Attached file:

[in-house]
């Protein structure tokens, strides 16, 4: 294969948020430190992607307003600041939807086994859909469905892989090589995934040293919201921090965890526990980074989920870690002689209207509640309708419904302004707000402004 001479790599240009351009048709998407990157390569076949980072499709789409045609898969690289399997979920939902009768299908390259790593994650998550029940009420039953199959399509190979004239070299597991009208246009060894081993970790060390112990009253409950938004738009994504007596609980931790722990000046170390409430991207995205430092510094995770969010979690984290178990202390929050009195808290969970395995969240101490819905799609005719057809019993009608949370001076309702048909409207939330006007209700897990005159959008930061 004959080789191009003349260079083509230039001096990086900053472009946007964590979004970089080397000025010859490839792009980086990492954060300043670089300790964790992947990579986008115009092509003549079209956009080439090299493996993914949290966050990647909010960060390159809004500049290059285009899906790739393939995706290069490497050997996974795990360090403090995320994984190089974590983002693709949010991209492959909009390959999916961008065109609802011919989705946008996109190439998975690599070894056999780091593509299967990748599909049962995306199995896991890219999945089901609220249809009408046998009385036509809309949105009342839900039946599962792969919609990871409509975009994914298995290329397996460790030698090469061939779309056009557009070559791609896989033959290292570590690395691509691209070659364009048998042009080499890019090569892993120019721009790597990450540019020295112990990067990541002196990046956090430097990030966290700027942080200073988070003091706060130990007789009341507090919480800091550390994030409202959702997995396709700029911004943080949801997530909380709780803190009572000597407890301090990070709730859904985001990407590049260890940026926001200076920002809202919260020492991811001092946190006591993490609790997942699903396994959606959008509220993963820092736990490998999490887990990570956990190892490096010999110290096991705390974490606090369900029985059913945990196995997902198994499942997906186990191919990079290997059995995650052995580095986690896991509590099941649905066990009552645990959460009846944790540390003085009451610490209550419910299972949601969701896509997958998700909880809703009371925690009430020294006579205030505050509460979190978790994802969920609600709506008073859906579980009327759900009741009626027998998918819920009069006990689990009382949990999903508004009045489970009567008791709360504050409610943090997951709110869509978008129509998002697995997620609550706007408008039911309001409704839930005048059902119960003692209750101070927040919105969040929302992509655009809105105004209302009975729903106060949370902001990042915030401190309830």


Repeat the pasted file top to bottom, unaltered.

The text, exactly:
[in-house]
């Protein structure tokens, strides 16, 4: 294969948020430190992607307003600041939807086994859909469905892989090589995934040293919201921090965890526990980074989920870690002689209207509640309708419904302004707000402004 001479790599240009351009048709998407990157390569076949980072499709789409045609898969690289399997979920939902009768299908390259790593994650998550029940009420039953199959399509190979004239070299597991009208246009060894081993970790060390112990009253409950938004738009994504007596609980931790722990000046170390409430991207995205430092510094995770969010979690984290178990202390929050009195808290969970395995969240101490819905799609005719057809019993009608949370001076309702048909409207939330006007209700897990005159959008930061 004959080789191009003349260079083509230039001096990086900053472009946007964590979004970089080397000025010859490839792009980086990492954060300043670089300790964790992947990579986008115009092509003549079209956009080439090299493996993914949290966050990647909010960060390159809004500049290059285009899906790739393939995706290069490497050997996974795990360090403090995320994984190089974590983002693709949010991209492959909009390959999916961008065109609802011919989705946008996109190439998975690599070894056999780091593509299967990748599909049962995306199995896991890219999945089901609220249809009408046998009385036509809309949105009342839900039946599962792969919609990871409509975009994914298995290329397996460790030698090469061939779309056009557009070559791609896989033959290292570590690395691509691209070659364009048998042009080499890019090569892993120019721009790597990450540019020295112990990067990541002196990046956090430097990030966290700027942080200073988070003091706060130990007789009341507090919480800091550390994030409202959702997995396709700029911004943080949801997530909380709780803190009572000597407890301090990070709730859904985001990407590049260890940026926001200076920002809202919260020492991811001092946190006591993490609790997942699903396994959606959008509220993963820092736990490998999490887990990570956990190892490096010999110290096991705390974490606090369900029985059913945990196995997902198994499942997906186990191919990079290997059995995650052995580095986690896991509590099941649905066990009552645990959460009846944790540390003085009451610490209550419910299972949601969701896509997958998700909880809703009371925690009430020294006579205030505050509460979190978790994802969920609600709506008073859906579980009327759900009741009626027998998918819920009069006990689990009382949990999903508004009045489970009567008791709360504050409610943090997951709110869509978008129509998002697995997620609550706007408008039911309001409704839930005048059902119960003692209750101070927040919105969040929302992509655009809105105004209302009975729903106060949370902001990042915030401190309830």